On Wednesday morning The Beatles’ official websites announced that their music would finally, belatedly be coming to streaming services, something that seemed like it might never happen. (Right now, the second google auto fill result for “Will The Beatles ever...” is “be on Spotify.” The first is “get back together,” which is something that’s been petty hard—some would say impossible—for the past three-and-a-half decades.) But starting on Christmas Eve, all of the (gloriously) remastered versions of The Beatles canonical, British LPs, plus four compilations will be available to stream. (The Beatles Anthology won’t be available, but it mostly isn’t very good anyway.)
As Gizmodo points out, “This is somewhat of a watershed moment for music streaming. The Beatles have been notoriously slow to appear on new music services—it took years for them to make it to iTunes, for instance.” Why the band decided to make this change is another matter. The Beatles are one of a handful of artists, legacy or otherwise, who don’t really need streaming—their albums still move and they make boatloads of money on remasters. It could just be that we’re between remasters right now—2009, when the last batch came out, is a long time ago and the band is famously slow to reevaluate its work. Speaking to Fast Company, Giles Martin (George Martin’s son) said it was about reaching a new generation: “The Beatles needed to be on all streaming services if they were to reach out to a new generation of music fans.”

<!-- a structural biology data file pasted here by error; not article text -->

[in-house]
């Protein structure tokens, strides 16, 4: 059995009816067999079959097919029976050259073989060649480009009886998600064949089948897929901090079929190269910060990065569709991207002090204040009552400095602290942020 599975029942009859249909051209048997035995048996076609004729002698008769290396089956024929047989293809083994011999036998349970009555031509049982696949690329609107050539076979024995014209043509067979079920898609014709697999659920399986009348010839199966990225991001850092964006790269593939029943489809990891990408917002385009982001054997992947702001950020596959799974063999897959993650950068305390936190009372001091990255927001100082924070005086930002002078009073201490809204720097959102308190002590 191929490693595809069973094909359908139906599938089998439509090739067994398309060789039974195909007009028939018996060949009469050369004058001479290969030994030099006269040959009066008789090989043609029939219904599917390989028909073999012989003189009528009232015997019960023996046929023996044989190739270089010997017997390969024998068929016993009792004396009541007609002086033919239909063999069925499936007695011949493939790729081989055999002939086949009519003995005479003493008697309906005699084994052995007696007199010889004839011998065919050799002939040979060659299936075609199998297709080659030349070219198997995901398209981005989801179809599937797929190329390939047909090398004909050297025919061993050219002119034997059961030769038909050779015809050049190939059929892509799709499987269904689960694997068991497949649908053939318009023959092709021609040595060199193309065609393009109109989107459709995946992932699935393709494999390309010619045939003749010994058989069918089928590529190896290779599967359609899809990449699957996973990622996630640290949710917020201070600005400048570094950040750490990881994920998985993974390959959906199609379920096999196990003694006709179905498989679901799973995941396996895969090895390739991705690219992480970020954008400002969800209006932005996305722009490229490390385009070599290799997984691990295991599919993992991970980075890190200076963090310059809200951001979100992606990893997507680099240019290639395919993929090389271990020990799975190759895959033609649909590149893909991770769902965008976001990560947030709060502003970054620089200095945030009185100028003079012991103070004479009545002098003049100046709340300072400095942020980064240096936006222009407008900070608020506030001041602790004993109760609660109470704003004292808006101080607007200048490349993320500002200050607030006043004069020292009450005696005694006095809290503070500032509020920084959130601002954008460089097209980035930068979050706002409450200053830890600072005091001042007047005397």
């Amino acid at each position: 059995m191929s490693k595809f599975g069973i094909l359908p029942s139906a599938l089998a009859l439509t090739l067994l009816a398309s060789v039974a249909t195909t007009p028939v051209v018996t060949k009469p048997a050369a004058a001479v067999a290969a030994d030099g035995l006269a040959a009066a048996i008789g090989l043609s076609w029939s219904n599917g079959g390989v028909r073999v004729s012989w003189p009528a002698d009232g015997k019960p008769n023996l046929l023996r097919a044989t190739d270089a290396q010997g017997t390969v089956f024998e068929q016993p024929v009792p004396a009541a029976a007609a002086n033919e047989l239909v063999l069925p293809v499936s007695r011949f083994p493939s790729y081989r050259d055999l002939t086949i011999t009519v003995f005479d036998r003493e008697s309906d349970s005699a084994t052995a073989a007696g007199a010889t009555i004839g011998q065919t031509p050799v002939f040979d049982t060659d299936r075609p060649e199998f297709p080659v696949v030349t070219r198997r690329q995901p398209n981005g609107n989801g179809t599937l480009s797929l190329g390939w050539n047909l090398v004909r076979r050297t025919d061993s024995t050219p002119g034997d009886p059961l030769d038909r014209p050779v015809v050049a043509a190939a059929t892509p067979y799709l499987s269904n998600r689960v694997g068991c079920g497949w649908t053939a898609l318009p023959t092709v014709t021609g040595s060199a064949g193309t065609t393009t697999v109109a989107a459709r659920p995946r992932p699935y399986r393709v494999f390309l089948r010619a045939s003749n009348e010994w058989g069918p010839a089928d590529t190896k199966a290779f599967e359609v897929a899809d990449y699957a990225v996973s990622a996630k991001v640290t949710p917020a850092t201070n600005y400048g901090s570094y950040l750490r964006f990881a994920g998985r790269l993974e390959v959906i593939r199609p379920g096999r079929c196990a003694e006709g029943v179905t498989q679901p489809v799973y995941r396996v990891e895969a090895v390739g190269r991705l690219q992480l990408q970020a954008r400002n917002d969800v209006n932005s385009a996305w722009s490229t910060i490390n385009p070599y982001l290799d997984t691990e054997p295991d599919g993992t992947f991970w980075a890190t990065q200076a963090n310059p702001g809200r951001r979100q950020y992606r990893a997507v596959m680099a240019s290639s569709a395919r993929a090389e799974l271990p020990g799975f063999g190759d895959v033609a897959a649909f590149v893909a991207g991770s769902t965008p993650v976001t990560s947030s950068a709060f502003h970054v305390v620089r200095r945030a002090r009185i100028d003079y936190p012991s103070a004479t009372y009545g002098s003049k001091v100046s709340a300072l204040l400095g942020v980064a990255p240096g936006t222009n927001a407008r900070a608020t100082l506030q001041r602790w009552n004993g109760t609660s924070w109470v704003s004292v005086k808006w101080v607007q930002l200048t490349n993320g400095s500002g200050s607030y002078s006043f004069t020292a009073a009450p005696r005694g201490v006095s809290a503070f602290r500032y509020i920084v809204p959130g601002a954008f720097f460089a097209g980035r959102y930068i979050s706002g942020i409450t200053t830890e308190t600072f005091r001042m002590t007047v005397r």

I haven’t seen anything about the economics of the deal yet—Spotify’s terms are notoriously not super great for artists who aren’t The Beatles—and will update this post if anything emerges.